Because of my past associations with universities in Ireland, I was naturally keen to visit Dhaka University, or DU as it is known locally. It is situated in Ramna in beautiful grounds and I’ve spent many peaceful hours here wandering around, drinking tea and talking to students. The pond in front of Curzon Hall is one of my favourite places in Dhaka. The university was established in 1921 and has 5,800 students. It is the setting of significant moments in the tumultuous history of the independence movement: it was here in 1952 that students and teachers lost their lives in the struggle that was part of the Language Movement. (See post 11.)
My experiences in the University are in complete contrast to the shocking stories of crime and violence involving university students, that appear daily in the newspapers. And it’s not just in DU: violence at state university campuses is a frequent occurrence throughout Bangladesh. The principal students involved in these incidents belong to the student wings of the main political parties for the most part as follows:
- Bangladesh Chattra League (BCL), affiliated to the Awami League, currently in power. (See post 8, part 13.)
- Bangladesh Chattra Dhal (BCD), affiliated to the Bangladesh Nationalist Party, currently in opposition. (See post 8, part 13.)
- Islami Chattra Shibir (ICS), affiliated to Jamaat-e-Islami, currently in opposition.
Many members of these groups are armed and violent and have intimidated and caused serious injury and death to fellow students, teachers and administrators. Though often discussed under the banner of ‘student politics’, this is much more about criminal activity and corruption. Those involved are political opportunists rather than political activists: they see it as their right to take control of certain money-making functions in the university, as a reward for their allegiance to one political party or another. Political parties have pledged, but failed, to disarm them. None of the political parties have condemned the violence carried out by their own members, instead blaming their opponents for the upheavals. There is a complete lack of law enforcement.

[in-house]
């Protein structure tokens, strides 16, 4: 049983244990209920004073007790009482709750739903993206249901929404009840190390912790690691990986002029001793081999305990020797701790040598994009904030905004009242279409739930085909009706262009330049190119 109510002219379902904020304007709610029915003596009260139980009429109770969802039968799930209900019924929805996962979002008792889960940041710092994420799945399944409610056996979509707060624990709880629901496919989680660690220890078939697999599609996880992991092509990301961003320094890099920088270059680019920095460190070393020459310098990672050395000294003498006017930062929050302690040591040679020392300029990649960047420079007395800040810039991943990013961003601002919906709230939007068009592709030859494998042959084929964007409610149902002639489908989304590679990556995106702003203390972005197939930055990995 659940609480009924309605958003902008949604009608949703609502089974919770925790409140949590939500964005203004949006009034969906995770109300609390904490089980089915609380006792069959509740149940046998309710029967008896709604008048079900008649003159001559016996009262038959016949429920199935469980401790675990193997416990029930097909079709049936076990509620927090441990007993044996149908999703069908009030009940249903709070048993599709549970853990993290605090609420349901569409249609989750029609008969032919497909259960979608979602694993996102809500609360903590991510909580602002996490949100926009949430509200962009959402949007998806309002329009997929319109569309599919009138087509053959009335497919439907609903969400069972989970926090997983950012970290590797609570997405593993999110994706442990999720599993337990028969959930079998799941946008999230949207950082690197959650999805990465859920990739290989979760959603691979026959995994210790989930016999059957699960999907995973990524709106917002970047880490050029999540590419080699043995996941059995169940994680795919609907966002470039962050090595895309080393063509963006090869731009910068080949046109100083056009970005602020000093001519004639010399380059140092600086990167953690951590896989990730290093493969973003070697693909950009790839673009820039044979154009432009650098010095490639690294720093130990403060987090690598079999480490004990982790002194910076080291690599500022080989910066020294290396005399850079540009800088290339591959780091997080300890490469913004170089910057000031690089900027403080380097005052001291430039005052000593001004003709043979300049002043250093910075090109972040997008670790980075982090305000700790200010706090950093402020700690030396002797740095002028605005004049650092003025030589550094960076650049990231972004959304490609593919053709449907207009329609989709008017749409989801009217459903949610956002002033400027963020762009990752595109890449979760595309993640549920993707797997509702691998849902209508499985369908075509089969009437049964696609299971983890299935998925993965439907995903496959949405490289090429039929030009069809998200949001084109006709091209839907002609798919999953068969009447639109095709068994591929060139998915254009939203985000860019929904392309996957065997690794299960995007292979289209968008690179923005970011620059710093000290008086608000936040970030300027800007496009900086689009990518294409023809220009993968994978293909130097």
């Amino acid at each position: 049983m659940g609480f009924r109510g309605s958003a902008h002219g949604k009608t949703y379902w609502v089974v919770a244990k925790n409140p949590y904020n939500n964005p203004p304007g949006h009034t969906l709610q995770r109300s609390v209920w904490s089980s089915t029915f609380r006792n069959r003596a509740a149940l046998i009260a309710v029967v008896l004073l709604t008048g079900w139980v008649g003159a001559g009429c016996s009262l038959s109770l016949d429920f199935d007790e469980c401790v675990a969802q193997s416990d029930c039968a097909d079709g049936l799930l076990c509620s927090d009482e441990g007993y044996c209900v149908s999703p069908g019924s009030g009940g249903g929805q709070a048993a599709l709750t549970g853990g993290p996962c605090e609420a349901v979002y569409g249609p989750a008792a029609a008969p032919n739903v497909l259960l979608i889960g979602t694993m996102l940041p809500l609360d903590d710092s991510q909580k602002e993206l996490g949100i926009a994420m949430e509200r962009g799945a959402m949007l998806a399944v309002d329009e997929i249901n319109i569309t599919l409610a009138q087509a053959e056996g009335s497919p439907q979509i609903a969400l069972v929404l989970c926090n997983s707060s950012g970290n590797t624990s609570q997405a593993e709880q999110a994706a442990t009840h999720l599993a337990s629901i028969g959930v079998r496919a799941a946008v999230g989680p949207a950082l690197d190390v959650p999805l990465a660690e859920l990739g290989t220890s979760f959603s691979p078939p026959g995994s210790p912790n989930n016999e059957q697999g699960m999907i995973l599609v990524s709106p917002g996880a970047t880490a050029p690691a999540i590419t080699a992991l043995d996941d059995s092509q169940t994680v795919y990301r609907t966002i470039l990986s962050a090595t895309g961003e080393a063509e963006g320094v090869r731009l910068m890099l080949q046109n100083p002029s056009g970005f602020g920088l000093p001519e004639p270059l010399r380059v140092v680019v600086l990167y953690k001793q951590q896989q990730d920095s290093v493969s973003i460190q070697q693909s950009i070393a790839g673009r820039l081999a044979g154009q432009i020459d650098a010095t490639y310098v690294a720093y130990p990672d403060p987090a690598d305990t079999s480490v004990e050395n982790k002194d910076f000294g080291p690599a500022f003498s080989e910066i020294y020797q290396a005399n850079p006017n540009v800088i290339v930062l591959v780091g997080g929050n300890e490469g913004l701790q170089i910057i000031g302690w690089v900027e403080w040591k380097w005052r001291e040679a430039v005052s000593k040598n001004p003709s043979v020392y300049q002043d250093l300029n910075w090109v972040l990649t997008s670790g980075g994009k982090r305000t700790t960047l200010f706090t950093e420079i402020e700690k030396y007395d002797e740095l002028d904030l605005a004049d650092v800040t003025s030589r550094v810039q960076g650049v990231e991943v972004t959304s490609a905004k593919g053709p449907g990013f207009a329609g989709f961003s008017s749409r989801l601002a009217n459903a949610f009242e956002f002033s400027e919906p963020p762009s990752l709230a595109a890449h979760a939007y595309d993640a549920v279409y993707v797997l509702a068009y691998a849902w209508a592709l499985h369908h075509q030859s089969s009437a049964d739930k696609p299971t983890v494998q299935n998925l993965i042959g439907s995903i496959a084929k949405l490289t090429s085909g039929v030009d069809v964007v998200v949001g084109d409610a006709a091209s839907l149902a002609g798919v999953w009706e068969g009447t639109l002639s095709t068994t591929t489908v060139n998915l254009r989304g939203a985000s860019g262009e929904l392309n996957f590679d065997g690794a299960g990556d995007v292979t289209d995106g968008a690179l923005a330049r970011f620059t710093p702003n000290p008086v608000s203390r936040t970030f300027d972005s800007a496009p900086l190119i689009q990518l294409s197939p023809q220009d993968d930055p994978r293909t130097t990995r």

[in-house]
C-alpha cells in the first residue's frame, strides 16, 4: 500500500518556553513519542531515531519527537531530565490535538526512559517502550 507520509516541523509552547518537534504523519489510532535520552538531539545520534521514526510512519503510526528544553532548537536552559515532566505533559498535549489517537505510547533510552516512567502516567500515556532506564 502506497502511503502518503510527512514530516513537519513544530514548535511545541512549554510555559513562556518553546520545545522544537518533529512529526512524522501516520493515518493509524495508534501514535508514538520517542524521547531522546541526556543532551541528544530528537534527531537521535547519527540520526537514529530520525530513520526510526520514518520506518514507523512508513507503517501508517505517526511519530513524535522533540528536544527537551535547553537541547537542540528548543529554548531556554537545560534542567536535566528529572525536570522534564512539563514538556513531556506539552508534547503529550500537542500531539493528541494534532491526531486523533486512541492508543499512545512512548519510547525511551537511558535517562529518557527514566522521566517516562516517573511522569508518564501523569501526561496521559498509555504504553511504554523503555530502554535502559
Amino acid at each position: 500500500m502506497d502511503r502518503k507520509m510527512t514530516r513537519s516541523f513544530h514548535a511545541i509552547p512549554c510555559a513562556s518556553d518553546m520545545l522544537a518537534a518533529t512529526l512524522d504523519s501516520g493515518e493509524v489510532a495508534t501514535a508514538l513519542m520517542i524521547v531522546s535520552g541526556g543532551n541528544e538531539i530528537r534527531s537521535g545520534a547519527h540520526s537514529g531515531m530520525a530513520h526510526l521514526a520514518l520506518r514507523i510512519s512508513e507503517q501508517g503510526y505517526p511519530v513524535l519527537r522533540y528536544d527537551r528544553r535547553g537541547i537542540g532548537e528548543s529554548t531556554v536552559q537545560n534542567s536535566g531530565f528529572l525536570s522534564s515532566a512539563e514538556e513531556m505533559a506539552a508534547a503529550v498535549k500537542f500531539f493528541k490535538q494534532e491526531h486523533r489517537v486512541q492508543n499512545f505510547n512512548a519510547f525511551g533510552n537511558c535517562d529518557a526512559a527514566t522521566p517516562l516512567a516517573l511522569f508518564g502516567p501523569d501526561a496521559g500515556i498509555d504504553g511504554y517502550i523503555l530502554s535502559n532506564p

Banglapedia (though see post 24) provides some background to this problem which I won’t reiterate here, only to say that in 1993, the New York Times stated that DU was the most violent campus in the world. Today, it is said that as well as trying to take charge of university tenders, the perpetrators (particularly the BCL groups) are thriving on booming admissions business in the colleges. They prevent admission seekers from appearing at their interviews, and demand a political quota for their organisations from the university authorities. Quota means a huge amount of money, as the seats will be ‘sold’ to those students seeking admission who can corruptly buy their places, to the detriment of deserving candidates. During my time in Bangladesh, academic activities in many institutions were disrupted, due to clashes between rival BCL factions seeking to establish dominance on campuses, in order to edge ahead in admissions trade. In some instances, they were fighting to control hall dormitories.
Some of these students maintain that they are merely combating the corruption of teachers loyal to the opposition, who have manipulated admission tests in favour of their own party supporters. In other cases, it is reported that the university teachers/administrators are involved in the corrupt practices in league with the BCL, either because they are forced to, or of their own volition. For example, a teacher may tell a student that there are no places left in a particular subject, and later enrol students nominated by BCL leaders.
There was a very sad story in the papers about the death of a young student – Abubakar Siddique of Dhaka University – who apparently was not involved in ‘student politics’, but got caught in the violent clashes that broke out on campus between rival factions of BCL. He was a third year student of Islamic history and culture and had aspirations of becoming a faculty member in DU. There was a picture in the paper of his home – a simple, tin-roofed, bamboo hut – in a village in Tangail, and an interview with his broken-hearted parents. They had been so proud of him and had such high hopes for his future. After hearing news of his death, hundreds of DU students took to the streets and became involved in clashes with the police. The violence disrupted the annual national book fair (see post 31), and vehicles and property were damaged.